Take a look at the side of the page here, and look at the ads. That's what you see: ads. At Seeking Alpha, these ads are mostly about financial services. That's called extrinsic targeting. It's targeting of ads based on content, but it's as old as newspapering itself.
For 15 years now, companies like Google and Facebook have been trying to use data so that ads won't just be ads. They've been collecting data on users and what they do, then analyzing that to deliver what they think will be ads that provide a service. This is called intrinsic targeting, and the dirty secret of the Web is that, despite all the big data programs thrown at advertising since the Web was spun, it still doesn't work.
Google presently dominates the Web ad market, with a share rising in the low 40s. Yahoo (YHOO), Facebook, and Microsoft (MSFT) are all clustered below, at about 7% of the market each. But this is not down to extrinsic or intrinsic targeting. This is simply brute force. Google has an immense amount of inventory to sell. It also has a dominant position among the ad agencies selling the inventory. Google sells more ads because Google has more inventory. Google and Facebook are both trying to change this, Google with its Google+ social network and Facebook with Facebook Graph Search.
While it's often called a "ghost town," I've been on Google+ and it's not. It is a mostly ad-free collection of interests and articles. The former makes it more like LinkedIn (LNKD), which is a professional network and thus doing extrinsic targeting. The latter makes it more like Facebook's existing service.
Google has been pushing users of all its services to get "Google accounts" that include Plus, as well as Mail and other services, in order to aggregate user data and thus deliver this "Holy Grail" of ads as service. I've signed into all these services, and I use Google extensively each day. So far, it's just ads. Certainly they're better than what Amazon (AMZN) usually delivers, which is usually a picture of something I just bought on Amazon.com or something I looked at and rejected there. Or sometimes it's an item someone else in my family bought. None of these things anticipate interest, which is what extrinsic ads are supposed to do. None of these things are service.
Facebook Graph Search claims to be aimed at bringing your friends, and their interests, to your search, but it's also an effort to create extrinsic targeting. This time, instead of having a data file on you, they build linked data files among the people you know. The search results are supposed to be of service, but if they really are of service, then over time Facebook has a more accurate picture of you and your interests, combined with those of your friends, and should be able to deliver ads that deliver service. So far, people I've spoken to say that Facebook, too, has yet to find this Holy Grail. Try it yourself. Look at the ads when you do searches or hang out with friends. See if they're service, or if they're just ads.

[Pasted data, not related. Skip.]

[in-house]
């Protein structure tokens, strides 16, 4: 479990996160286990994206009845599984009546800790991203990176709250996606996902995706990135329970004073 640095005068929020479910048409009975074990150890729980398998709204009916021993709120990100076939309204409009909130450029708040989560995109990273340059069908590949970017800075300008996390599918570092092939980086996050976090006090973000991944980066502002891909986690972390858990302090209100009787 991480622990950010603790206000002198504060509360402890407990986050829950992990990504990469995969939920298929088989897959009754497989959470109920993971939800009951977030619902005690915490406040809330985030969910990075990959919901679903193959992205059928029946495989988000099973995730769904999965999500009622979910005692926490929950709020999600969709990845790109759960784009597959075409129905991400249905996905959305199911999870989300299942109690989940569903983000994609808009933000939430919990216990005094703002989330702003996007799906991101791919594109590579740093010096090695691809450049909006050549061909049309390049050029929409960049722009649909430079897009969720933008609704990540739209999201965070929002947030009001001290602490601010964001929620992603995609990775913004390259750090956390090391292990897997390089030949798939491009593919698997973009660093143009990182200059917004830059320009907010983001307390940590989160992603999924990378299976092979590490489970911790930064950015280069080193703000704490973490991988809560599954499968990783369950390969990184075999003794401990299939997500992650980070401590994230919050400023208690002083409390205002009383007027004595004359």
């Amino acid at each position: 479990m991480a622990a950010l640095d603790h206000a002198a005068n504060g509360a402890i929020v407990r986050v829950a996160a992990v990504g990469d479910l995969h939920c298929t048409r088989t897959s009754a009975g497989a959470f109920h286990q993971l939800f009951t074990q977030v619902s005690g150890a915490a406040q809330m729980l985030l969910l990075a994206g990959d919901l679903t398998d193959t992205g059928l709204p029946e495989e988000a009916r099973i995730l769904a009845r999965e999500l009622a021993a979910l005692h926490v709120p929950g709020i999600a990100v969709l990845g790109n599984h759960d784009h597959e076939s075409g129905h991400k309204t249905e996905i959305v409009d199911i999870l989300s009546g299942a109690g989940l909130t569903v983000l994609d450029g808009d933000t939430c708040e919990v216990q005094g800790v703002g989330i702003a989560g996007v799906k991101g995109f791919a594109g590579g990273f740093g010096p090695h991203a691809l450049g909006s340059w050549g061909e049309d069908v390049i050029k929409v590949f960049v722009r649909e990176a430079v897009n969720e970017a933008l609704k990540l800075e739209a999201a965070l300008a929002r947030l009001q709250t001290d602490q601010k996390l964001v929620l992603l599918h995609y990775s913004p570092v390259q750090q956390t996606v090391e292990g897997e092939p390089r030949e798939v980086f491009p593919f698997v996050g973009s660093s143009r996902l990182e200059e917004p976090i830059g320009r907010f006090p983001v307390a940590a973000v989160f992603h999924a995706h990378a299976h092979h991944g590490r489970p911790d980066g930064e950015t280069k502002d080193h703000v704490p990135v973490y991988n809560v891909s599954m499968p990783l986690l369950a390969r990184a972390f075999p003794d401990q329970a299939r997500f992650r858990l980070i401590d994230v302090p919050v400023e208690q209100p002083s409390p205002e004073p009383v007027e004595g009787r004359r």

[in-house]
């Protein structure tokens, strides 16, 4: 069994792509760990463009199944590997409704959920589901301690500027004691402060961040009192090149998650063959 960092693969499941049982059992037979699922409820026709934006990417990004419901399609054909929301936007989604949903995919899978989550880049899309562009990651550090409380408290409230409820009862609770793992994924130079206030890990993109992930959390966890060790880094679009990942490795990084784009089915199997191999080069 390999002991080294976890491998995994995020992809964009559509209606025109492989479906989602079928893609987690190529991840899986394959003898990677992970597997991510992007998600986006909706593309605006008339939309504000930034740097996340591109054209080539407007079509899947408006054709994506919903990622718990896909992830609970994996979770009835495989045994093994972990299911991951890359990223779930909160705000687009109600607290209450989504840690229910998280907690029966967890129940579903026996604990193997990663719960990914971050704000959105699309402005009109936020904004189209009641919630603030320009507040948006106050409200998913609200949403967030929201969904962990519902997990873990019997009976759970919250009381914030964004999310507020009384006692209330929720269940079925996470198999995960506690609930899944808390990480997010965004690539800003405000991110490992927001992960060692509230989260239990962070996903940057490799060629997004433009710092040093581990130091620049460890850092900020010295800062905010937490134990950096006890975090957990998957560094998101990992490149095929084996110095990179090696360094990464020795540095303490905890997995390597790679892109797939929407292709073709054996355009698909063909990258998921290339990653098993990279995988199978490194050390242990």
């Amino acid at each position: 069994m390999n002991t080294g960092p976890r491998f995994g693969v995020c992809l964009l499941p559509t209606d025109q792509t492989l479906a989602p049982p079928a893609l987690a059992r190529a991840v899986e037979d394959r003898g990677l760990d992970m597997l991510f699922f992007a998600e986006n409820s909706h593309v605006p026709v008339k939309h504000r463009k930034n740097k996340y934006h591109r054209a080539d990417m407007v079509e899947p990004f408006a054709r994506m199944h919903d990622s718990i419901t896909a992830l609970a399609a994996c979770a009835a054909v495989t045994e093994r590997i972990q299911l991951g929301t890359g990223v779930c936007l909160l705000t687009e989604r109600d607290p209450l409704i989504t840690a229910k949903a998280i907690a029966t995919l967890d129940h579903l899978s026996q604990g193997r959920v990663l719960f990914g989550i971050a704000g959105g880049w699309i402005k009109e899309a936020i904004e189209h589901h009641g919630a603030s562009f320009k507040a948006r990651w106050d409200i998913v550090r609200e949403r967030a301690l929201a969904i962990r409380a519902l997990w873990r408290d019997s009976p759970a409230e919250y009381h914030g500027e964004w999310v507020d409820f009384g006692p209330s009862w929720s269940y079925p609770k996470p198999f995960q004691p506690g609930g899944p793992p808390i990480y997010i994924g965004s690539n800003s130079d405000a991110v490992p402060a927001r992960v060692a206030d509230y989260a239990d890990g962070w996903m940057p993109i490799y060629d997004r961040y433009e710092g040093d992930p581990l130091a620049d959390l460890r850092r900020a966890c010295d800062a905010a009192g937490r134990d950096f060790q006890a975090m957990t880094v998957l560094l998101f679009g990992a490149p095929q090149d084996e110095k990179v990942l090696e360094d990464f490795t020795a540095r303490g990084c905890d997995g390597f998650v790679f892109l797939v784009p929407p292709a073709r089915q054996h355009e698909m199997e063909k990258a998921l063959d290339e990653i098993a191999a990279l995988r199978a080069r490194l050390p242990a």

My own view is that the Holy Grail of successful intrinsic targeting doesn't exist. It's more like the grail in Monty Python's "Spamalot," which is whatever you were searching for in the first place. All the computing power in the world simply doesn't deliver ads that are truly services, that are truly what you want to buy at the point of purchase.
But if the grail doesn't exist, which stock should you be buying? Google still has the brute force approach, and advertisers will keep flocking to it. But if I were looking for truly targeted ads that work, ads that are worth a higher cost-per-thousand (CPM) than Google's run of network ads, I'd be looking to buy Yahoo (for its media properties) or LinkedIn.
This, and a limited number of shares outstanding (just 110 million), is why LinkedIn seems like the champion of the Web ad wars right now. They do extrinsic targeting, since ads are based on real working lives. Personally, I think they're ridiculously overpriced, and I believe their Amazon-like growth is going to slow well before they can justify their current valuation. But they're still the best at what everyone else is trying to do right now.
Or will be until someone proves me wrong and finds the grail.